24 APRIL 1880, Page 6


IT is full time now to consider what the total impression made upon the country by Lord Beaconsfield's Administra- tion has been, and what were the real causes of the great crash. Till within the last three weeks, the answer to every assertion that the country condemned the policy of the Government was,—" Why, then, have not the representatives of the people in Parliament found this out ? Why have we not seen Tories staying away from divisions, Liberals crowding to divisions, the Government mortified by petty defeats on all sorts of minute occasions ? In short, why have we not seen the usual signs of a Government losing popularity with the country, in dwindling Parliamentary majorities and repeated Parliamentary disasters ?" The answer, no doubt, is,—and it is very important to bear it in mind,—that the representatives of the people in Parliament were at least as little aware of the strong feeling of disapprobation growing up in the country as politicians outside the House. People had quite forgotten that the effect of the last Reform Act has been to place the real power in the hands of constituents who are not writers of letters, who do not dream of deluging their Member with com- plaints concerning the vote he has given, who wait—whether very patiently or impatiently, we hardly know, probably the former—till the moment arrives for summing up the judg- ment they have formed of the Government, and who have no means of letting that judgment be known till the dissolution comes. This, at least, is perfectly clear,—that no reasonable person can ever again accept mere undiminished majorities in the House of Commons as proof of undiminished confidence on the part of the country. The House represents the country for such a time at least after its election as can elapse before the issue presented to the country is vitally changed. After that time has passed, after it has become absurd to regard the matters which profoundly interest the country as in any degree the same as they were at the time of the General Election, we are thrown back on quite other and very much less certain means of gauging the opinion of the country. The tendency in the recent Parliament was, as the Tory papers justly said, towards a considerable increase, rather than decrease, of the confidence expressed by the Par- liament in the Government, and this at the very time when, as we now know, the confidence of the people in the Parliament had entirely passed away. Even now, though we know the fact with the fullest certainty,—the certainty resulting from an election at which a host of votes have been polled beyond what any reasonable election agent dreamt of, —we have, comparatively speaking, very imperfect means of forming a judgment as to the relative proportion of the ele- ments which produced that judgment. Some Conservatives still fondly cling to the theory that it was mainly a question of bad times,—that the British voter having been decidedly more uncomfortable during the whole period of the Tory Adminis- tration than he had been for many years back, this fact chiefly, if not this alone, decided him to change the Government. And though such an opinion seems to us very absurd, when we look to the various indications of political opinion we have had, there can be no reasonable doubt that this was a force which, to a certain extent, at all events, was really at work, and which tended, of course, in the direction supposed; so that any one who chooses to regard it as the factor of highest importance in the Election cannot be confuted by any final and absolute argument. The considerations which prove to our minds that it was by no means a very important factor in the vote of the country are these. In the first place, bad times told with almost more crushing weight on the poor middle-class than on any other. But it was just this poor middle-class in the suburban counties round London and round Liverpool which was most enthusiastic for the Government. In these counties, the householders rated at from £12 to £20 must be the great majority of the whole, and probably none suffered so much from the bad times as they. Yet the majority of them believed entirely that the Government had done its very best for them, had kept them out of big wars by prudent menaces and more prudent small wars ; and they would have kept them where they are, if they could have done so. In the next place, the Liberals always admitted that the hard times were chiefly due to causes which no Government could have controlled, though they expressed their conviction that the policy of the Govern- ment had made bad times worse. In the third place, it is certainly very remarkable how entirely independent of con- siderations derived from the unpopularity of the taxgatherer, recent popular votes have been.. The constituencies in 1874 showed themselves not only indifferent to Mr. Gladstone's pro- posal to repeal the Income-tax altogether, but most indifferent of all to it in the county constituencies, which would have been chiefly affected by it. The very class with which the " late-present Government " was then most popular, and is still more popular than with any other, is the class most seriously affected by the Income-tax, and most likely to be tempted by a proposal for its repeal,—the occupiers of houses in counties rated at £12 and upwards. All these considerations serve to show that mere discontent with the weight of taxation has far less influence over English electors than is commonly supposed ; and we believe that the same may be truly said of the more general kind of discontent caused by hard times. If the people thought that their Government had been fighting keenly, courageously, and conscientiously against serious difficulties, they would not have condemned them for want of success in warding off those difficulties, but would rather have made up their minds to see the Government well through the pinch of adver- sity, as the people of the United States made up their minds in the time of the great war. Lord Beaconsfield has himself said that the English people are guided in their politics much more by enthusiastic ideas than by selfish wants. And we believe he never said a truer thing. It is not the effect of bad times which has contributed any considerable element to the condemnation pronounced, though it has, of course, con- tributed something to swell the chorus of dispraise. But the people have seen in this Government not a Government nobly struggling against great adversities, but one of light and reck- less mind, setting off in search of adventures, and pursuing them in the true adventurer's spirit.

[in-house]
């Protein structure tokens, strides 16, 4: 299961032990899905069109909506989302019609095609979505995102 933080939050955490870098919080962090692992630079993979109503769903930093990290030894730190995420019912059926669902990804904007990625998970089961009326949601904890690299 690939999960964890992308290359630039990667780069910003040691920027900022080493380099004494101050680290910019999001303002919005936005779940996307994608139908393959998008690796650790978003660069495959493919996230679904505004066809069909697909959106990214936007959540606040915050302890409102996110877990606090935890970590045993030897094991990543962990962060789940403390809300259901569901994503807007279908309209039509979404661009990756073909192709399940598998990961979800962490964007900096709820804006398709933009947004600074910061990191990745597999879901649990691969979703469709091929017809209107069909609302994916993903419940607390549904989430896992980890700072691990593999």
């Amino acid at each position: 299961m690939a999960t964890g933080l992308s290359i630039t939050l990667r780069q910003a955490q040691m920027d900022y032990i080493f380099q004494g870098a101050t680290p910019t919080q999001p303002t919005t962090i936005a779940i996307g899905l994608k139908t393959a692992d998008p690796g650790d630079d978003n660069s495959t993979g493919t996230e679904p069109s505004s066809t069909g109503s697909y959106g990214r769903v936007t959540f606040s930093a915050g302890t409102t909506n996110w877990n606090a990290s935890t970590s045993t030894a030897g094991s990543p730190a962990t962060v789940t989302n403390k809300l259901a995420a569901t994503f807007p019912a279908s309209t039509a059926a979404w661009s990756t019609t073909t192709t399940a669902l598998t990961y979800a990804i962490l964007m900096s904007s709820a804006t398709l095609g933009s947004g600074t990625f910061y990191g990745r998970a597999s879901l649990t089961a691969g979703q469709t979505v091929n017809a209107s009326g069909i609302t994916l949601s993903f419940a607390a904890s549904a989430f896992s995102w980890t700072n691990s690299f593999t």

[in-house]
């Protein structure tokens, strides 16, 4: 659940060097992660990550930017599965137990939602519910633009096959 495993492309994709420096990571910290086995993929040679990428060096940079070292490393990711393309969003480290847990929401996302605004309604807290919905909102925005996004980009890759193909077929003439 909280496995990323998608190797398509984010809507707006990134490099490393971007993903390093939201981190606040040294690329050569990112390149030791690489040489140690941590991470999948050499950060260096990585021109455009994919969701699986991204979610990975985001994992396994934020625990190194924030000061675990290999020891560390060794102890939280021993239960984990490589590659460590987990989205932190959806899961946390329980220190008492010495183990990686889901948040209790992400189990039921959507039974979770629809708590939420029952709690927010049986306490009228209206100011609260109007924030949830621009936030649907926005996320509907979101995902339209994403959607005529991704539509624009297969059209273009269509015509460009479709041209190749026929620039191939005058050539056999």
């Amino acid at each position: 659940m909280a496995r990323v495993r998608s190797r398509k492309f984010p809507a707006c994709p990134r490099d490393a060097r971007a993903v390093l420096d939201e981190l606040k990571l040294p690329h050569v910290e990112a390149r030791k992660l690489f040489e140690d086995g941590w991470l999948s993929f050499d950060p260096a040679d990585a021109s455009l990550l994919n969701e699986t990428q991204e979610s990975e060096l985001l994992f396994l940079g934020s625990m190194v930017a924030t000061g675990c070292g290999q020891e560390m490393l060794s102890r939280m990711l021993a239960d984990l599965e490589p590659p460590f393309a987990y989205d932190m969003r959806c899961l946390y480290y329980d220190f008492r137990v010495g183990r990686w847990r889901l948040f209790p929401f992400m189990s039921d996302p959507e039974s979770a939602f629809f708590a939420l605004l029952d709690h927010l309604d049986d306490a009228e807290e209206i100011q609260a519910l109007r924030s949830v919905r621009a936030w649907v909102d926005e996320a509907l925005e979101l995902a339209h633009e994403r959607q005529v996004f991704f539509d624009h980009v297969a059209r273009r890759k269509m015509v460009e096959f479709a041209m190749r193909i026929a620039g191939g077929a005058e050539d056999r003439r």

Where do we find the evidence that this is at the root of the condemnation pronounced ? We find it, first, in the history of the Liberal movement. It is now clear to us that the passionate expression of national disgust which Mr. Disraeli's indulgent treatment of the Bulgarian atrocities, and the apologetic language of his Ambassador at Constantinople, provoked, was not, what many of the papers and some of the statesmen considered it, a mere fitful flash in the pan which soon gave way to strong sympathy with the Government. It was a spontaneous popular movement, of precisely the same type, though not distributed over the same area, as those two Scotch, movements with their English pre- ludes and finales, which were the signals of the catastrophe. People said that the apparent subsidence of the movement of September, 1876, showed the political caprice of the English people. That movement subsided, just because it is not in the character of Englishmen to go on effervescing without a business-like end in view. They made their pro- test, and if they had had the chance, they would have made it at the poll. But they did not get their chance, and so they settled down again, and the Tories suppoaed that they had forgiven and forgotten the language of the Prime Minister in 1876, and the unreproved language of his Ambassador at Con- stantinople. We do not believe it was ever forgotten or forgiven. Lord Beaconsfield himself took care that it should not be forgot- ten. He revived, it, whenever he boasted, as he so•of ten did, of the consolidation of Turkey, and spoke of the great patience and tenderness required in pressing reforms upon her. He revived it with threefold force by his cynical Afghan war, and his own cool announcement of its true object,—the seizure of a scien- tific frontier. He revived it by his light treatment of the massacre at Cabul, as a mere unfortunate incident in a policy of necessary and legitimate conquest. The character of the recent Elections seems to us to show conclusively that the popular feeling has been coherent and uniform through- out the last four years. Wherever the great protest of 1876 was most effectually heard, the elections of 1880 have translated that protest into action. In every place where moral and religious feeling has any marked expression,—like the great Cathedral towns, where the outward and the inward forms of religion draw by their conflict marked attention to the moral and religious aspect of politics,—the victory has been decisive. In Scotland, where it is impossible to separate religion from politics, the victory has been equally decisive. In Wales, where the puritan form of religion carries everything before it, the victory has been complete ; and the same influence will account for the great gains in the Eastern counties and in Cornwall. It is not Mr. Gladstone's political genius, so much as the high tone of his treatment of these ques- tions, that has taken the country by storm. The country heard Lord Beaconsfield's jibes at such statesmanship, and it was penetrated with the resolve to mark its disgust at the pre- tentious levity of his own• policy. No doubt, the colossal blunder of the attempt to set England and Ireland by the ears, told also, and told seriously. No anti-Irish feeling was, in fact, provoked, except among the superfine classes,—the classes which were angry with a particular set of Irishmen, rather than incensed against the Irish. Lord Beaconsfield may have thought the old anti- Papist feeling would be roused again, but if so, ho thought wrong. And certainly the attempt to treat the Home-rule agitation as a treasonable attempt by an inferior race to break up a great Empire, was far too false and stagey for English good-sense. It failed even to get up an anti-Irish party in any English borough except Liverpool, and it added the Irish voters everywhere to the league of Scotch and Welsh voters who were bent on sending Lord Beaconsfield's Government to the four winds. The English perceived in the flagrant bombast of the letter to the Duke of Marlborough another evidence of the adventurer and the mountebank ; the Irish saw in it the final evidence of political insolence towards the Irish ; and only this was wanting to complete the catastrophe. Bad times had something to do with the crash, but it was comparatively little. The cynical and cruel spirit displayed by the Prime Minister's Bulgarian and Afghan speeches, had far more to do with it than anything else. The cool scorn for the Irish in the letter to the Duke of Marlborough, gave the finishing touch to a policy already regarded by the people as unlucky, unrighteous, and unscru- pulous, as well as frivolous and theatrical.